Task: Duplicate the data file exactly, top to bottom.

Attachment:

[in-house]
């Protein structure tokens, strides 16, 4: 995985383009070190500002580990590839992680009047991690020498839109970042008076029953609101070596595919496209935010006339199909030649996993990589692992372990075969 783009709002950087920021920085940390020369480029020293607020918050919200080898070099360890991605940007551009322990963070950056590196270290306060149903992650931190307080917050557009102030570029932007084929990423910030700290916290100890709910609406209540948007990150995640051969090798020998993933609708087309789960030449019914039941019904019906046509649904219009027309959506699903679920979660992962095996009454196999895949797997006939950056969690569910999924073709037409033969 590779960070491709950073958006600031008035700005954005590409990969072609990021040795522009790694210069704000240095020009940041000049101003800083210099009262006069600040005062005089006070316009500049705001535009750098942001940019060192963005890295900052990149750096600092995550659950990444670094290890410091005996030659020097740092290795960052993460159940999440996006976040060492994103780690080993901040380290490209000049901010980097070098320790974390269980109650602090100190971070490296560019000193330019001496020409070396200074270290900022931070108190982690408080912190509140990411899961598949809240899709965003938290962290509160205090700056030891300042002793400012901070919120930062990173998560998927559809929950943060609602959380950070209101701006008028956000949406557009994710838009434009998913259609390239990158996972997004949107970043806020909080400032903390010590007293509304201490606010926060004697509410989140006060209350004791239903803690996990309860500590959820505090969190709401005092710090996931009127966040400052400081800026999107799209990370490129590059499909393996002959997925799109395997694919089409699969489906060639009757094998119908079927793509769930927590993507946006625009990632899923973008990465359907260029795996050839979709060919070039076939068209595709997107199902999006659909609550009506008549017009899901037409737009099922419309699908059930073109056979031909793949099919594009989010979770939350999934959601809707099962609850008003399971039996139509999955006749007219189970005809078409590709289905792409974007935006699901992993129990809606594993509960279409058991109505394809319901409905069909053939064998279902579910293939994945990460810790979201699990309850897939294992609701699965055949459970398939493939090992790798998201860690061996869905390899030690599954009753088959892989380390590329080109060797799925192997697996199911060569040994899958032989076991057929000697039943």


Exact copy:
[in-house]
């Protein structure tokens, strides 16, 4: 995985383009070190500002580990590839992680009047991690020498839109970042008076029953609101070596595919496209935010006339199909030649996993990589692992372990075969 783009709002950087920021920085940390020369480029020293607020918050919200080898070099360890991605940007551009322990963070950056590196270290306060149903992650931190307080917050557009102030570029932007084929990423910030700290916290100890709910609406209540948007990150995640051969090798020998993933609708087309789960030449019914039941019904019906046509649904219009027309959506699903679920979660992962095996009454196999895949797997006939950056969690569910999924073709037409033969 590779960070491709950073958006600031008035700005954005590409990969072609990021040795522009790694210069704000240095020009940041000049101003800083210099009262006069600040005062005089006070316009500049705001535009750098942001940019060192963005890295900052990149750096600092995550659950990444670094290890410091005996030659020097740092290795960052993460159940999440996006976040060492994103780690080993901040380290490209000049901010980097070098320790974390269980109650602090100190971070490296560019000193330019001496020409070396200074270290900022931070108190982690408080912190509140990411899961598949809240899709965003938290962290509160205090700056030891300042002793400012901070919120930062990173998560998927559809929950943060609602959380950070209101701006008028956000949406557009994710838009434009998913259609390239990158996972997004949107970043806020909080400032903390010590007293509304201490606010926060004697509410989140006060209350004791239903803690996990309860500590959820505090969190709401005092710090996931009127966040400052400081800026999107799209990370490129590059499909393996002959997925799109395997694919089409699969489906060639009757094998119908079927793509769930927590993507946006625009990632899923973008990465359907260029795996050839979709060919070039076939068209595709997107199902999006659909609550009506008549017009899901037409737009099922419309699908059930073109056979031909793949099919594009989010979770939350999934959601809707099962609850008003399971039996139509999955006749007219189970005809078409590709289905792409974007935006699901992993129990809606594993509960279409058991109505394809319901409905069909053939064998279902579910293939994945990460810790979201699990309850897939294992609701699965055949459970398939493939090992790798998201860690061996869905390899030690599954009753088959892989380390590329080109060797799925192997697996199911060569040994899958032989076991057929000697039943």